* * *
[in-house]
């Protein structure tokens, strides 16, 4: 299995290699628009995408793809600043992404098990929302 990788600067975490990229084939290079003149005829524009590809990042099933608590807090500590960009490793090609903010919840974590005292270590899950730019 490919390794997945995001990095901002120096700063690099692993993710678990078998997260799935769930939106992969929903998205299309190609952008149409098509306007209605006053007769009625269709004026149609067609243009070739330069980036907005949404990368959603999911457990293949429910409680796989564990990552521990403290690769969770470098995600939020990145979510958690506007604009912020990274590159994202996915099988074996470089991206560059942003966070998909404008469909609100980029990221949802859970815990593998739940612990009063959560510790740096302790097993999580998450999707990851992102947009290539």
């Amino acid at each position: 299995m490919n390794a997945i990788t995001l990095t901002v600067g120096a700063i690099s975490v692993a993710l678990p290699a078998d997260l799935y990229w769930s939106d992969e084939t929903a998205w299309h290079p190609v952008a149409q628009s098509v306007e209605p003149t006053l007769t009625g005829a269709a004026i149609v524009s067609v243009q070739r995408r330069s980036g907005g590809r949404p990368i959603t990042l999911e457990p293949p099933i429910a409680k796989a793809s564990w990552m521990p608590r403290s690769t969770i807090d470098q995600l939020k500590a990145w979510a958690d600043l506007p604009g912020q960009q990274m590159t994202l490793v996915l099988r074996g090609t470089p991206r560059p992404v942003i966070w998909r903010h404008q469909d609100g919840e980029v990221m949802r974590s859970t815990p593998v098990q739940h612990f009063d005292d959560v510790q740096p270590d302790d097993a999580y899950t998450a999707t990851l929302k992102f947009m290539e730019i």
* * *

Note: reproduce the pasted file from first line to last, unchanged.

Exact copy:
[in-house]
């Protein structure tokens, strides 16, 4: 299995290699628009995408793809600043992404098990929302 990788600067975490990229084939290079003149005829524009590809990042099933608590807090500590960009490793090609903010919840974590005292270590899950730019 490919390794997945995001990095901002120096700063690099692993993710678990078998997260799935769930939106992969929903998205299309190609952008149409098509306007209605006053007769009625269709004026149609067609243009070739330069980036907005949404990368959603999911457990293949429910409680796989564990990552521990403290690769969770470098995600939020990145979510958690506007604009912020990274590159994202996915099988074996470089991206560059942003966070998909404008469909609100980029990221949802859970815990593998739940612990009063959560510790740096302790097993999580998450999707990851992102947009290539």
């Amino acid at each position: 299995m490919n390794a997945i990788t995001l990095t901002v600067g120096a700063i690099s975490v692993a993710l678990p290699a078998d997260l799935y990229w769930s939106d992969e084939t929903a998205w299309h290079p190609v952008a149409q628009s098509v306007e209605p003149t006053l007769t009625g005829a269709a004026i149609v524009s067609v243009q070739r995408r330069s980036g907005g590809r949404p990368i959603t990042l999911e457990p293949p099933i429910a409680k796989a793809s564990w990552m521990p608590r403290s690769t969770i807090d470098q995600l939020k500590a990145w979510a958690d600043l506007p604009g912020q960009q990274m590159t994202l490793v996915l099988r074996g090609t470089p991206r560059p992404v942003i966070w998909r903010h404008q469909d609100g919840e980029v990221m949802r974590s859970t815990p593998v098990q739940h612990f009063d005292d959560v510790q740096p270590d302790d097993a999580y899950t998450a999707t990851l929302k992102f947009m290539e730019i």